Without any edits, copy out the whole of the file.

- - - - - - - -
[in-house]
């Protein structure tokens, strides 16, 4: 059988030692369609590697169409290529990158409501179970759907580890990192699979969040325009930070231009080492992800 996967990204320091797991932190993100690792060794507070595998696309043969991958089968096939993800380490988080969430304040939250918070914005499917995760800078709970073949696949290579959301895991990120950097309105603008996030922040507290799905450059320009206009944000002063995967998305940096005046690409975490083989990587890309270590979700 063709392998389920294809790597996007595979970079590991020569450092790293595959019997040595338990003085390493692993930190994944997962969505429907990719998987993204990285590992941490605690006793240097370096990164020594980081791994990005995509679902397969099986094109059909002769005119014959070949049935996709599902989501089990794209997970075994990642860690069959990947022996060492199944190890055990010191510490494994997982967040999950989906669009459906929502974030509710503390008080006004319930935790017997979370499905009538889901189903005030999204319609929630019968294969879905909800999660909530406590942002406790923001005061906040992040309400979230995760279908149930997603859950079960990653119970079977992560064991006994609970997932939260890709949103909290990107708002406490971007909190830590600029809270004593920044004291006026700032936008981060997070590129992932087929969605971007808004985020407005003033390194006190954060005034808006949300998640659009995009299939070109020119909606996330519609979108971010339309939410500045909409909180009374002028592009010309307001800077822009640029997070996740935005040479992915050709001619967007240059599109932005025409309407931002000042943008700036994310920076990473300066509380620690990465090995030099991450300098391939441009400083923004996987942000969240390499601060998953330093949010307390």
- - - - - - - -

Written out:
[in-house]
């Protein structure tokens, strides 16, 4: 059988030692369609590697169409290529990158409501179970759907580890990192699979969040325009930070231009080492992800 996967990204320091797991932190993100690792060794507070595998696309043969991958089968096939993800380490988080969430304040939250918070914005499917995760800078709970073949696949290579959301895991990120950097309105603008996030922040507290799905450059320009206009944000002063995967998305940096005046690409975490083989990587890309270590979700 063709392998389920294809790597996007595979970079590991020569450092790293595959019997040595338990003085390493692993930190994944997962969505429907990719998987993204990285590992941490605690006793240097370096990164020594980081791994990005995509679902397969099986094109059909002769005119014959070949049935996709599902989501089990794209997970075994990642860690069959990947022996060492199944190890055990010191510490494994997982967040999950989906669009459906929502974030509710503390008080006004319930935790017997979370499905009538889901189903005030999204319609929630019968294969879905909800999660909530406590942002406790923001005061906040992040309400979230995760279908149930997603859950079960990653119970079977992560064991006994609970997932939260890709949103909290990107708002406490971007909190830590600029809270004593920044004291006026700032936008981060997070590129992932087929969605971007808004985020407005003033390194006190954060005034808006949300998640659009995009299939070109020119909606996330519609979108971010339309939410500045909409909180009374002028592009010309307001800077822009640029997070996740935005040479992915050709001619967007240059599109932005025409309407931002000042943008700036994310920076990473300066509380620690990465090995030099991450300098391939441009400083923004996987942000969240390499601060998953330093949010307390």